And keep the polish and glue on the shelf.
An antique dealer friend recently told me a sad tale.
Her friend, another dealer, purchased two framed original hummingbird prints by John Gould. This 19th Century English ornithologist was a contemporary of John James Audubon, and his portrayals of birds are considered to be as good, if not better. His pieces command fantastic prices.
However, the dealer soon discovered that the previous owner had cut off Gould’s signature and the date in order to fit them in the frame.
The result? The value of the prints plummeted from an estimated $5,000 to about $700.
I experienced something similar, as well, but thank goodness it was not on such a grand scale. Many years ago I decided to polish my C. Rogers “Belmont” silver forks. I had some of that “dip ‘n’ shine” stuff around, and figured it would work faster.
It did. It took off EVERYTHING – including some black shadowing that was original to the silver. It destroyed the beauty of the forks and pretty much destroyed any value they had.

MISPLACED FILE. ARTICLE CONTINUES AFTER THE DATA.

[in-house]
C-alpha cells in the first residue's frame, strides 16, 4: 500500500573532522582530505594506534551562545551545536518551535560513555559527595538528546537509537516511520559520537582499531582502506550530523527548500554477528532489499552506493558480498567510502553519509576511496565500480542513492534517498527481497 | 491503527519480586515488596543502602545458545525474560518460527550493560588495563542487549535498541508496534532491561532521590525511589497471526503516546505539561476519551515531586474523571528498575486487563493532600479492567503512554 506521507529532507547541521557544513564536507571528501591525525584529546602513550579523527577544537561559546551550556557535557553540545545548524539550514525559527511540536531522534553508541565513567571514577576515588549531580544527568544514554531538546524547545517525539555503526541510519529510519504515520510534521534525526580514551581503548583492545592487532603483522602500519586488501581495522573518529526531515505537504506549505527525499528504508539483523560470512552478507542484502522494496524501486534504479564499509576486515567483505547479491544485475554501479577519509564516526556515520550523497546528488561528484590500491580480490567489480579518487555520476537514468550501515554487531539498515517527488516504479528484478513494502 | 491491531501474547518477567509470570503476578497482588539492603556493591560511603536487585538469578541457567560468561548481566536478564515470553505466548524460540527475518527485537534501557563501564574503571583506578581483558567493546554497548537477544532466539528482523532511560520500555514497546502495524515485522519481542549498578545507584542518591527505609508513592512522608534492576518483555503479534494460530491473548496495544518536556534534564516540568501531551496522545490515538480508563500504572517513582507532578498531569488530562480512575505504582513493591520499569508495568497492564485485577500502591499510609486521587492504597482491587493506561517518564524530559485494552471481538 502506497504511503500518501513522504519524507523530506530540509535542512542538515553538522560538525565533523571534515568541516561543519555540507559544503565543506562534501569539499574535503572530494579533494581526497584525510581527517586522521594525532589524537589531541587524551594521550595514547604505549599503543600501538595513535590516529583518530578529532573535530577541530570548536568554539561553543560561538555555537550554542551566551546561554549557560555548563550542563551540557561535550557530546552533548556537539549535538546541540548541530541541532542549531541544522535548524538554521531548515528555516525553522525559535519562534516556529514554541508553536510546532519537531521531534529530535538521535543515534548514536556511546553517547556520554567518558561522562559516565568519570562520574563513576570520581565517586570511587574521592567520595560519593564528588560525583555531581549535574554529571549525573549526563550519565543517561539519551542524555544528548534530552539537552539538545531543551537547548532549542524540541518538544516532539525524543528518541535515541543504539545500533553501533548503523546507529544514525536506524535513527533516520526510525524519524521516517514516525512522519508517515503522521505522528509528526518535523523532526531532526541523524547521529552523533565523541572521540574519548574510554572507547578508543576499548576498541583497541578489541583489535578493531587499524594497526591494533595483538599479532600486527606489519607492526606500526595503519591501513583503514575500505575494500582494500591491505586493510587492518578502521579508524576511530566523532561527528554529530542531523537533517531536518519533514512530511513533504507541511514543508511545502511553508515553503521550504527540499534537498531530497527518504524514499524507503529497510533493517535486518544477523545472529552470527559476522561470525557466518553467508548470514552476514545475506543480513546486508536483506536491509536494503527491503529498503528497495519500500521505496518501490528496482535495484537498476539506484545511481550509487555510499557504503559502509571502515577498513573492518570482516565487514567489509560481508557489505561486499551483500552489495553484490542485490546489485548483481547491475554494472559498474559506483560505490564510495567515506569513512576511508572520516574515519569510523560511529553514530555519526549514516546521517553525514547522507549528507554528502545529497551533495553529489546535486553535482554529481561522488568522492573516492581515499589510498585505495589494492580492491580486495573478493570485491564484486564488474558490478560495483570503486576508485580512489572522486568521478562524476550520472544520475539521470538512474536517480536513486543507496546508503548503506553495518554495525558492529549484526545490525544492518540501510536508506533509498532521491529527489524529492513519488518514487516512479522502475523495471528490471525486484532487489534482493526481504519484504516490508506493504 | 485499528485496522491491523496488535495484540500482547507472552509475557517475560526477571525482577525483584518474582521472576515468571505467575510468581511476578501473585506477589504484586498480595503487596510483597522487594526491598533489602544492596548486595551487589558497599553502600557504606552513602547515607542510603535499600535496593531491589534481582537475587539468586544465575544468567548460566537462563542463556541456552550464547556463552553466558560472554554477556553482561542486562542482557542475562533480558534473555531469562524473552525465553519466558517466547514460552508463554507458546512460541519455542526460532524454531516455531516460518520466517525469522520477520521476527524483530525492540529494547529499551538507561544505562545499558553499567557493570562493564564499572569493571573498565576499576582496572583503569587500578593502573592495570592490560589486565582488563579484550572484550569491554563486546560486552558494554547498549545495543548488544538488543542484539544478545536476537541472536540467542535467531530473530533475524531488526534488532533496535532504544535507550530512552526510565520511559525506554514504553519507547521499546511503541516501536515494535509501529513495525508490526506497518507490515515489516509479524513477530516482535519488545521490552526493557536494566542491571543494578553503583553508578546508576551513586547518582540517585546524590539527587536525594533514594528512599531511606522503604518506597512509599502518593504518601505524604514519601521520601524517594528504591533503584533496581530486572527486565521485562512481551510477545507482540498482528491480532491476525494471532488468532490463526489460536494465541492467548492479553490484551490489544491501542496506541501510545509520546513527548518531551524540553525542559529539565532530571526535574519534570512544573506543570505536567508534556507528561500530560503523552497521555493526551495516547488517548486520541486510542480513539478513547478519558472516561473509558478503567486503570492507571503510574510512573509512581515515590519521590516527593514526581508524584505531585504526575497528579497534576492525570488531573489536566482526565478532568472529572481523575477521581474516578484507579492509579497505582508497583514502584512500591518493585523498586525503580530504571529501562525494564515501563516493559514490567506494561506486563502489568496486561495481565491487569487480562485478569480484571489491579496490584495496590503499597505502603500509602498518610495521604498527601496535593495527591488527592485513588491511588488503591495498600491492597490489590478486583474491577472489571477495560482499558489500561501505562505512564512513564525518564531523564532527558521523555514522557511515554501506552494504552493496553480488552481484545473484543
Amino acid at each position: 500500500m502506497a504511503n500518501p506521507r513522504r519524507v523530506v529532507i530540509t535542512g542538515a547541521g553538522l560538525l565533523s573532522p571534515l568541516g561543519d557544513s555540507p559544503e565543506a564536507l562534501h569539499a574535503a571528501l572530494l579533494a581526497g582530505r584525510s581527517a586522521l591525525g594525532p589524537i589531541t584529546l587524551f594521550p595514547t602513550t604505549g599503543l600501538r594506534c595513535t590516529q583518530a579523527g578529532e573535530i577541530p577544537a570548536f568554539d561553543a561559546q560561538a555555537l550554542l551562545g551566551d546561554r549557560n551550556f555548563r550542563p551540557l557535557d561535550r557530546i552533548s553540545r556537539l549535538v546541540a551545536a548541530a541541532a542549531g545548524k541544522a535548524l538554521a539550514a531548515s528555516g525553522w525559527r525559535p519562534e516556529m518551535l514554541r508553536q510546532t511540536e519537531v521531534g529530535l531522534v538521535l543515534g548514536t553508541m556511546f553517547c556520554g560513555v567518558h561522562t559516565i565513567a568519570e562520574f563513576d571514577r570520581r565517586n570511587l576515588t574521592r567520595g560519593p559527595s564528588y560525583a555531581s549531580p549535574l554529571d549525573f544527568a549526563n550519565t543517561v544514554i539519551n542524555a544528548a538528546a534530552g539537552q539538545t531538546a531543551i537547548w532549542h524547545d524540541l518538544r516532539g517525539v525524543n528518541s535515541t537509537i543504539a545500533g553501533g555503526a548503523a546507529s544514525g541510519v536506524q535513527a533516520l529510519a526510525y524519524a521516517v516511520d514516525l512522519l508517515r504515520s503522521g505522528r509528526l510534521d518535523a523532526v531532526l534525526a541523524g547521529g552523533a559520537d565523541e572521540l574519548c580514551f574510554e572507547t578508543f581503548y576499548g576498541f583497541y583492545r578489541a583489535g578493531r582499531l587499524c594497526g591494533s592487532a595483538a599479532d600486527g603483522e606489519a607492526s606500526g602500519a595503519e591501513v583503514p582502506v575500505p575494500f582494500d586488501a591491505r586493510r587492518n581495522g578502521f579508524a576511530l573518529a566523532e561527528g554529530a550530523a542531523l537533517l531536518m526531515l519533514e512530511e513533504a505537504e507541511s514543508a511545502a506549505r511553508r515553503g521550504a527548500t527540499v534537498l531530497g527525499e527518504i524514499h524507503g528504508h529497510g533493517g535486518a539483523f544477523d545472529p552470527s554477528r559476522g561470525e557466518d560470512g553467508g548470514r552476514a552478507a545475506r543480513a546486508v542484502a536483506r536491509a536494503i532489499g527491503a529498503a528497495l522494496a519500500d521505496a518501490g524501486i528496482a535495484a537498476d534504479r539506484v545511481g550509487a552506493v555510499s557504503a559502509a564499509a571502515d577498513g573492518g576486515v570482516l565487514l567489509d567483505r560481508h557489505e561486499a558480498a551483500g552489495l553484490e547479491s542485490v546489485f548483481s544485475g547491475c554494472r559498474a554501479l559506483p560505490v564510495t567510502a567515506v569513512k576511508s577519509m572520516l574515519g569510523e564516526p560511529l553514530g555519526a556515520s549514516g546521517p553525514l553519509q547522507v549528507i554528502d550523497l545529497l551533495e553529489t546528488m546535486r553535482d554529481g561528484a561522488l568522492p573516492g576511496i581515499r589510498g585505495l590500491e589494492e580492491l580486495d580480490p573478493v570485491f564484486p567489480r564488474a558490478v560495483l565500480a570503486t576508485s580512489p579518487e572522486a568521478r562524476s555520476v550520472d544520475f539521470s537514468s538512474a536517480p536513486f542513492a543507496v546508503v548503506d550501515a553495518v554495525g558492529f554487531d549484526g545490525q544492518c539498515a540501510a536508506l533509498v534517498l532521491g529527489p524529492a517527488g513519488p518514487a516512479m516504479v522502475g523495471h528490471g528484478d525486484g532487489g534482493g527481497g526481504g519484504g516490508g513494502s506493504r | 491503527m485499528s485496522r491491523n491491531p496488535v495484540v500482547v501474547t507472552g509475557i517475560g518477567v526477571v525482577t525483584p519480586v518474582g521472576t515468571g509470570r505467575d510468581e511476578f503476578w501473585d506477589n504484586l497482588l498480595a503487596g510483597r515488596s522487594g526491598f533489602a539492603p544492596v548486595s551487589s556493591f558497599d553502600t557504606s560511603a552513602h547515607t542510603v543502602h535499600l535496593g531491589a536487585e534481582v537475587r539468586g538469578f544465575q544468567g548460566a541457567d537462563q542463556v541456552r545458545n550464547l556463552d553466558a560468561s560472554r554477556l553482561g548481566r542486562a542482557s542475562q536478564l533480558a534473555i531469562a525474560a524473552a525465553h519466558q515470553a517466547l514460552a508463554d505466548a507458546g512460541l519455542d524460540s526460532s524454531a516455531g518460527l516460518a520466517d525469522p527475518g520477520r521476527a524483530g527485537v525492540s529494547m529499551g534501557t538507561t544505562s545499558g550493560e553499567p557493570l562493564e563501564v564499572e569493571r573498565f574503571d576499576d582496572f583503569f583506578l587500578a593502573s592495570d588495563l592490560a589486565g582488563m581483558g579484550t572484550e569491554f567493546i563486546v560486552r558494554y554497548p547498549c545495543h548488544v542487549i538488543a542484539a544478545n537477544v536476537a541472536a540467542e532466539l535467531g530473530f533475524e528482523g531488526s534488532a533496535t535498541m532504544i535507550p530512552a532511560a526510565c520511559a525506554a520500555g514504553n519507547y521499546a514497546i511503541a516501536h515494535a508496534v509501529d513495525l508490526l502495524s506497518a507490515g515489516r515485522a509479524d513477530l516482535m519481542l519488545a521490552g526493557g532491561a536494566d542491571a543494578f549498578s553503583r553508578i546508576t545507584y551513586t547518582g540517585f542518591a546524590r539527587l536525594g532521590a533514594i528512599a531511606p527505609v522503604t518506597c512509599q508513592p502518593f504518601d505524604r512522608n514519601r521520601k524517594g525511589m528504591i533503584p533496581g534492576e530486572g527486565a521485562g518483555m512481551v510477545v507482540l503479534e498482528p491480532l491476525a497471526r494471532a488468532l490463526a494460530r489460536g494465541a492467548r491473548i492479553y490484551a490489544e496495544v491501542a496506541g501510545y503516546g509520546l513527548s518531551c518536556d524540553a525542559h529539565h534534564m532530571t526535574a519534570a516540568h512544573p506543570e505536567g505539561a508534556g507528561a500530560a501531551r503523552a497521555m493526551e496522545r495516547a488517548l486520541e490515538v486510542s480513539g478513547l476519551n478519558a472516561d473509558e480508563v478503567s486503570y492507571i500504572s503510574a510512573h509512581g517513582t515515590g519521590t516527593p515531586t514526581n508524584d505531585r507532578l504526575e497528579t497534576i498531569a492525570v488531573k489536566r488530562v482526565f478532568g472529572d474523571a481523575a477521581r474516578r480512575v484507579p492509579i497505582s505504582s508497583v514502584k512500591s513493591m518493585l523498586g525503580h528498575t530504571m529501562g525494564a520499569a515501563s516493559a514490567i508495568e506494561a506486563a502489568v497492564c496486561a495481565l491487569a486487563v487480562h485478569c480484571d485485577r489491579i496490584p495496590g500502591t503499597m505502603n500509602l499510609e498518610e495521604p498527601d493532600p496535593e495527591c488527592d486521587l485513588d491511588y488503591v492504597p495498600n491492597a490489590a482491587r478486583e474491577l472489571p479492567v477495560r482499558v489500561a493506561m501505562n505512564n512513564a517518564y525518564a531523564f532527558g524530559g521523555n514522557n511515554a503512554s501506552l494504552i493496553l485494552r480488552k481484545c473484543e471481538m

The moral of the story?
Don’t mess with anything old unless you absolutely, positively know what you’re doing.
- Don’t refinish antique or vintage furniture.
- Don’t polish old coins.
- Don’t glue broken porcelain back together.
- Don’t restring the beads on that antique purse.
- Don’t restore a vintage or antique doll.
- Don’t glue the binding of an old book.
Find an expert who knows how to make repairs and restorations in a way that will maintain as much value as possible. Or sell it — even at a loss — to someone who will be willing to obtain expert repairs.
And whatever you do, NEVER cut off an artist’s signature when you frame the piece. That extra scrap of paper could cost you thousands of dollars – and ruin a priceless antique forever.
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And enjoy the hunt!